Sunday’s defeat at Rugby Park in the League Cup was a bitter pill to swallow. Not only did it bring an end to Brendan Rodgers’ 100% record in domestic cup competitions with Celtic, but the toothless manner of Celtic’s performance raises unwanted concerns at the start of Rodgers 2.0.
Despite the natural pre-match positivity, Sunday’s result, and to a degree the performance as well, were not entirely unexpected. Ross County caused early problems on the opening day with the concession of two cheap goals raising defensive alarm bells. While on matchday two Celtic struggled to find a consistent creative spark against Aberdeen. The game may rarely have been in doubt, but it also did not look entirely secure until Matt O’Riley’s 84th-minute goal sealed the three points.
On Sunday, Celtic were slow and laborious in possession. The midfield failed to control the game, and there was very little in the way of movement designed to pull the Kilmarnock defenders out of position to create space for runners to exploit.
It was the polar opposite of the devastating first-half performance we witnessed on our previous visit to Rugby Park where we were 4-0 up inside half-an-hour. On Sunday, almost half of Celtic’s xG came from an effort on the slide from Kyogo on the 5-minute mark. After that, we created very little and, in short, we were awful.
Where last season’s Ange Postecoglou side would have overloaded the midfield and wide areas to create two-on-one’s in advanced positions, far too often on Sunday the midfield was overrun and passive. That it was left to the centre-backs to attempt the probing forward passes tells its own story.
After two years of all-out attacking football, Sunday was a hard watch. We’ve gone from celebrating a treble success under Ange Postecoglou at the end of May to seeing it taken away from us before the end of August.
However, there are some mitigating factors along with real concerns that can explain Sunday’s performance, even though they don’t excuse it. Let’s face it, the side that started should have been good enough to win the game.
Inheriting Ange’s team
Brendan Rodgers may have inherited a treble-winning squad from Ange Postecoglou when he rejoined Celtic in June, however, since then he has seen two major players from that side leave the club unexpectedly.
The sale of Jota was one the club could not turn down and Carl Starfelt opting to leave for personal reasons was something the club could not have accounted for. Both departures will have negatively impacted Rodgers’ summer squad-building plans.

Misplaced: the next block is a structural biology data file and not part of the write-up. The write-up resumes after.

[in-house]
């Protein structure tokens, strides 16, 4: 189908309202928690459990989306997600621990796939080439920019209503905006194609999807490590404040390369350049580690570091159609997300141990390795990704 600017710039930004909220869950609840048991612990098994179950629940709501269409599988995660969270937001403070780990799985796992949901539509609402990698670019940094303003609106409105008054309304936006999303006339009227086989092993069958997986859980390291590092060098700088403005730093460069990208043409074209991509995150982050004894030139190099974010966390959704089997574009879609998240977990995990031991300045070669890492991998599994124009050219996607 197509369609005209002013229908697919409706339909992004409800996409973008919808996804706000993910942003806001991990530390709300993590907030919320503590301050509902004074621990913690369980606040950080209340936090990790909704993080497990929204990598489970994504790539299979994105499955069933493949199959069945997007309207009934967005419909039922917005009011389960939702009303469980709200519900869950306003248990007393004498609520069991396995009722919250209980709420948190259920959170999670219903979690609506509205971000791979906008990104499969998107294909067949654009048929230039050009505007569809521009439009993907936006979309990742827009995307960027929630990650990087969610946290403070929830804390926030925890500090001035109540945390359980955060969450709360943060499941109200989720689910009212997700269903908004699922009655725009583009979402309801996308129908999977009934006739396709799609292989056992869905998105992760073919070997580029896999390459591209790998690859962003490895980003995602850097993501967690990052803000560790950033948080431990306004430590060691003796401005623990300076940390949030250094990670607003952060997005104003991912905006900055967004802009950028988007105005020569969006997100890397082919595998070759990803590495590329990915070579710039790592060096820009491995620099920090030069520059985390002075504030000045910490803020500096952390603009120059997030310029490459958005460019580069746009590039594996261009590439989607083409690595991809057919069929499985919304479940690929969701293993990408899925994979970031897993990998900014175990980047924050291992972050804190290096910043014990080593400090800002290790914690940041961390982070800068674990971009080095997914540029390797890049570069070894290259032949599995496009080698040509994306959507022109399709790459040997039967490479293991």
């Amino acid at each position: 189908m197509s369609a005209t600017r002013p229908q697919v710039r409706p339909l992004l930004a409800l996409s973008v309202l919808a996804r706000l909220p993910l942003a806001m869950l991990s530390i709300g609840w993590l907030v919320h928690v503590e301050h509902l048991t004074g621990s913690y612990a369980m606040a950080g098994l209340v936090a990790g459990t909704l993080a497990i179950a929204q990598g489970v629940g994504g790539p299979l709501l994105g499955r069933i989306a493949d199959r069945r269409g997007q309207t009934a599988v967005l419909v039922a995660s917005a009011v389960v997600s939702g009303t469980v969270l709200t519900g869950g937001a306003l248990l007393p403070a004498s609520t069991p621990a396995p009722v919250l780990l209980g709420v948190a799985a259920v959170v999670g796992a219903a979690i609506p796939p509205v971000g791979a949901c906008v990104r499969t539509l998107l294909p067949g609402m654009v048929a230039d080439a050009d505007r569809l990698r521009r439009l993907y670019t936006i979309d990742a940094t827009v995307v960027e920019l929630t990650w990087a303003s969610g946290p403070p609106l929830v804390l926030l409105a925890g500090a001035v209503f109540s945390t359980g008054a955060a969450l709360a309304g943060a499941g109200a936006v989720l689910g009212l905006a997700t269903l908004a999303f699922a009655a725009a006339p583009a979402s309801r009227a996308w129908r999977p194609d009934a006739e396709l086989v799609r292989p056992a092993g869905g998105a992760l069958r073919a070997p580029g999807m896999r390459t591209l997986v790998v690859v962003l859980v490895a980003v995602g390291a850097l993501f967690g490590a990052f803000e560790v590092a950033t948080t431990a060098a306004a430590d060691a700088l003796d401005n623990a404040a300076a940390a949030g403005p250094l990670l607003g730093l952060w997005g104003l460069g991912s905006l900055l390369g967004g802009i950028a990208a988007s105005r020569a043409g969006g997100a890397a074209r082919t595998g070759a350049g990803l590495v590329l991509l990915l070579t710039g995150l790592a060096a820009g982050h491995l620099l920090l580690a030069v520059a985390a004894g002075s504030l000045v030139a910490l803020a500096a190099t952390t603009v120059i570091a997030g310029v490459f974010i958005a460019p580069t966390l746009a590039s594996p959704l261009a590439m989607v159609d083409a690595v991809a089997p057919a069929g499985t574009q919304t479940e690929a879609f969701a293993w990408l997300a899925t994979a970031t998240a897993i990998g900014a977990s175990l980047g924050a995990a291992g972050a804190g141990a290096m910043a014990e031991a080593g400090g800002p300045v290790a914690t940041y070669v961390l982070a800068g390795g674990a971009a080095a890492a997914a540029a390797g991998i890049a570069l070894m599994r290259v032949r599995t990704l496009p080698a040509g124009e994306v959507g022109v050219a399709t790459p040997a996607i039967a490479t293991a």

While Maik Nawrocki and Gustaf Lagerbielke have bolstered the defence, the lack of an obvious replacement for Jota – the type of player we were crying out for on Sunday – is something the club needs to address in the final days of the summer transfer window.
Adding to the challenges, the squad inherited by Brendan Rodgers is essentially an Ange squad, meticulously constructed to suit his football philosophy.
As Jon McKenzie explained on Tifo Football when discussing why Tottenham might not miss Harry Kane as much as was first thought, Ange is a “system coach who looks for very specific profiles of players”.
It would be disingenuous to suggest that the players brought to the club by Ange cannot play another system or style. That said, a clear feature of Ange’s signings and player development was that players were brought into the team with specific skill sets to perform specific roles.
Among these players, including Greg Taylor and Callum McGregor, their roles have shifted under Brendan Rodgers, leading to an ongoing struggle in adapting to these changes. Regarding Callum McGregor, it could be argued that the captain’s dip in form pre-dates Rodgers’ return and goes as far back as the 3-0 defeat at Ibrox in May. It’s a trend that needs to be reversed quickly.
Time to go Full Brendan?
However, as noted by Kevin Graham, Sunday’s defeat might provide the manager an opportunity to go full Brendan, as he works to reshape the team without the burden of matching last season’s domestic achievements.
If there was ever a moment to highlight the need for quality additions to the squad, Sunday’s match certainly drove that point home. The next week or so up to the close of the transfer window will tell a lot about the ambitions of the club and how much they are prepared to back a manager they fought hard to get.
The transition from Ange to Brendan Rodgers was always going to have a bump or two along the way. Their styles are similar enough that we should still expect a successful season but different enough that it will take time for Rodgers 2.0 to fully take flight.
I still believe that the squad at Rodgers’ disposal is good enough to win the league. A couple of quality additions in key areas would go a long way to strengthening that belief.
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